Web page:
whether you like it or not… some of us are gay…

Posted: July 19, 2012 in For Educators, For Parents and Guardians, For Teenagers
Tags: , , , , ,

and there’s nothing we or you can do about it.  it’s like being born black in a racist society, being handicapped in a world that ignores people in wheelchairs or having acne, a big nose, thick thighs and a bad hair cut when you’re a teenager… we simply need to find a way to be at peace with who we are, regardless of how others feel about us.  no matter how uncomfortable you are with us being gay, we can’t change the truth of who we are and who we are attracted to any more than you can.  despite what you may think, we do not choose this lifestyle just to be different, we don’t “become” gay just to rebel or make our parents angry, and we are not perverts or deviants. there’s no voodoo that can be done to “cleanse” us and there’s no prayer you can send into the cosmos to change our “nature”.

we want love, connection and healthy relationships… just like everyone else. we have ambitions, want acceptance and appreciate family… just like everyone else… and yes, we get hurt when you look at us with loathing or shame… just like you would if someone you cared about didn’t like something about you that was fundamental to who you are. because it’s such a harsh, judgmental world, we’ll sometimes try to convince ourselves we’re straight when we’re young… but we can only deny or hate ourselves for so long.  we’re just built differently than heterosexuals, just like someone who shines in the spotlight is built differently who thrives in solitude.  regardless of our or your religious upbringing or philosophical beliefs, eventually, we need to be who we are… just like you do.  we don’t lie or keep the secret because we feel it’s wrong to be gay (although some of us do grapple with the notion of “right” versus “wrong”)… we’ll lie and keep it a secret from you because we fear most of the rest of the world thinks it’s wrong.  some of us do experiment when we are young because we aren’t certain of who we are or who we’re drawn to.  it is confusing being young. if we were hurt over and over again by men, we might explore relationships with women… if we were hurt over and over again by women, we might explore relationships with men… but here’s the thing, and it’s very, very important… no matter what you think about being gay, whether you’re our parents, our teachers, our counselors, our priests, our pastors, our rabbis, our bosses, our brothers, our sisters or the people we most look up to… you can only hurt us and our relationship if you try to impose your beliefs on us or rush us into making decisions that we’re not ready to make. so please, just try your hardest to care about us more than you hate the idea of us being different from you.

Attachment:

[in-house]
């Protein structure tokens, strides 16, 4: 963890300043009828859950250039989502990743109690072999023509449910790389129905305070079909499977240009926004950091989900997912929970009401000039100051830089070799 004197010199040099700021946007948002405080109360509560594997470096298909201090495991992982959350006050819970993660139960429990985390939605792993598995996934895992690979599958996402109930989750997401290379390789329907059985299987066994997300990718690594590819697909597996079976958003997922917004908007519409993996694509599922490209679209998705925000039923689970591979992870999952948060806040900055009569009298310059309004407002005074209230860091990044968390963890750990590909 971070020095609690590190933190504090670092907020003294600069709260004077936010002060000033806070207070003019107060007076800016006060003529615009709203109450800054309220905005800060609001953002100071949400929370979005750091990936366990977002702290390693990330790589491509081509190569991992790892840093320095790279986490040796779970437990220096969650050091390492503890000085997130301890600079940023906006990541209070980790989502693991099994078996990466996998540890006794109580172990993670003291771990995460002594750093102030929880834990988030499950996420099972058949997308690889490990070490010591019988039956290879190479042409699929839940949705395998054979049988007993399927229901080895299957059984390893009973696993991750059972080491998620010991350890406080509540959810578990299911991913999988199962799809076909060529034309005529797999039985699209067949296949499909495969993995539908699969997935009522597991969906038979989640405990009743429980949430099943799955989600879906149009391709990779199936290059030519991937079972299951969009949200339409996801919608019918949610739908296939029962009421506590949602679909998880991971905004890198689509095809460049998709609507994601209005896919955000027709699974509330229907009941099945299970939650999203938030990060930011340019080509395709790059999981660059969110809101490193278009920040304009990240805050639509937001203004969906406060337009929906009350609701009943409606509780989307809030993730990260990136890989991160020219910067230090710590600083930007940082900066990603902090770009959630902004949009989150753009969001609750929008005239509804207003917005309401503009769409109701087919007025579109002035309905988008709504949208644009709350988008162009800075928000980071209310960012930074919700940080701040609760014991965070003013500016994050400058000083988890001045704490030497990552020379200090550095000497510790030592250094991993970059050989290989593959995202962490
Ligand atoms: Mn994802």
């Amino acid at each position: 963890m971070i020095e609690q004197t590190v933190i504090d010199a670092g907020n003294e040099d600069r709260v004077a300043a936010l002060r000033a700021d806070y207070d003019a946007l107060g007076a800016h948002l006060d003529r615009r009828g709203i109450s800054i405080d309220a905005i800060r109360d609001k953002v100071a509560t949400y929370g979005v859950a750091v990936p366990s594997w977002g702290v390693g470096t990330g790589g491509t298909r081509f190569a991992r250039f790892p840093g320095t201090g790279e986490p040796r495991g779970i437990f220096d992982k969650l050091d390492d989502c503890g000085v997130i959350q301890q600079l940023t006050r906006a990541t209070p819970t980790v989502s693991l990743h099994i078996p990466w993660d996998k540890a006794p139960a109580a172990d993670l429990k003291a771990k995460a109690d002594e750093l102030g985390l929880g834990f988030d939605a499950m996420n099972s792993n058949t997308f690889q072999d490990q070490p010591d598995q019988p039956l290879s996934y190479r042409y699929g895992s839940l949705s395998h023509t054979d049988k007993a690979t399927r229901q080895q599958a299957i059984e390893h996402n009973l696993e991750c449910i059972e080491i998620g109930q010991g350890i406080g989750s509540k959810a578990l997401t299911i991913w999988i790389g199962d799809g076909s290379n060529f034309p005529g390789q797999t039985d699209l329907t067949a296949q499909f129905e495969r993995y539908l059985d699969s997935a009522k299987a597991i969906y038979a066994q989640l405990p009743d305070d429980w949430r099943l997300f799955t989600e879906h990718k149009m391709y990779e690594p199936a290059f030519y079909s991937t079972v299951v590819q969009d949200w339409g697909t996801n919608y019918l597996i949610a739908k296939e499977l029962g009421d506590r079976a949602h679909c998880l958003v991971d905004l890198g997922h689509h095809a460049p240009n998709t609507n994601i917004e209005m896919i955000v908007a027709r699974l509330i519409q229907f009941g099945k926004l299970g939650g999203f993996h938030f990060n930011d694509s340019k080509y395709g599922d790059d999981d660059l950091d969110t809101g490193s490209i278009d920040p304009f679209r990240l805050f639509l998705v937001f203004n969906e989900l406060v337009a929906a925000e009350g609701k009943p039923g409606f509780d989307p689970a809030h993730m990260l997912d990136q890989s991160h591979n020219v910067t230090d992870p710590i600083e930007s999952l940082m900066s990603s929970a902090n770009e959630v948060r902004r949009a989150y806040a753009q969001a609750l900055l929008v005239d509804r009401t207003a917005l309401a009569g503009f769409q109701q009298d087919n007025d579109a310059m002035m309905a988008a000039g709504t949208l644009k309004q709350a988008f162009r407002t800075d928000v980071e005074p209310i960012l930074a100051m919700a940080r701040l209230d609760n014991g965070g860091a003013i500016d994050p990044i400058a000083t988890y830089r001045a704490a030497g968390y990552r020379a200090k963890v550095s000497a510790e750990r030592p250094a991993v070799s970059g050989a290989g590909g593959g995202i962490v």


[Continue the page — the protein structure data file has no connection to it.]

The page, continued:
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Comments
  1. Beautiful post. As a bisexual woman, dating a woman, I really appreciate your support.

    • Rockman says:

      Thank you so much… absolutely inspired by the increasing number of brave teenagers taking the chance to be who they are.

      • Well, I never officially came out to anyone because I didn’t know anyone who really cared. I’ve just always been who I am. Largely because I was all I had. I am 24 now and I see others struggling around me to come out and I feel for them. I think it is a beautiful thing to do what we can to make others realize you just are who you are- and there’s certainly nothing to be ashamed of.

  2. Rockman says:

    A very familiar story. So many good people who deserve to feel confident in who they are, end up feeling the shame that the people who judge them harshly should be feeling. Continue being at ease in your own skin and sending the message to those you know… and leave the shame for the critics.

  3. Reblogged this on Through A Windshield and commented:
    As Lady Gaga sings in one of her songs “I’m beautiful in my way, ’cause God makes no mistakes. I’m on the right track, baby. I was Born This Way. ” Sometimes being different is not a choice. It’s just who we are. People need to be more accepting and mindful that we are all born this way. Whether we’re gay or straight should not matter.

  4. Good day! This post could not be written any better!
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    I will forward this write-up to him. Pretty sure he
    will have a good read. Thank you for sharing!

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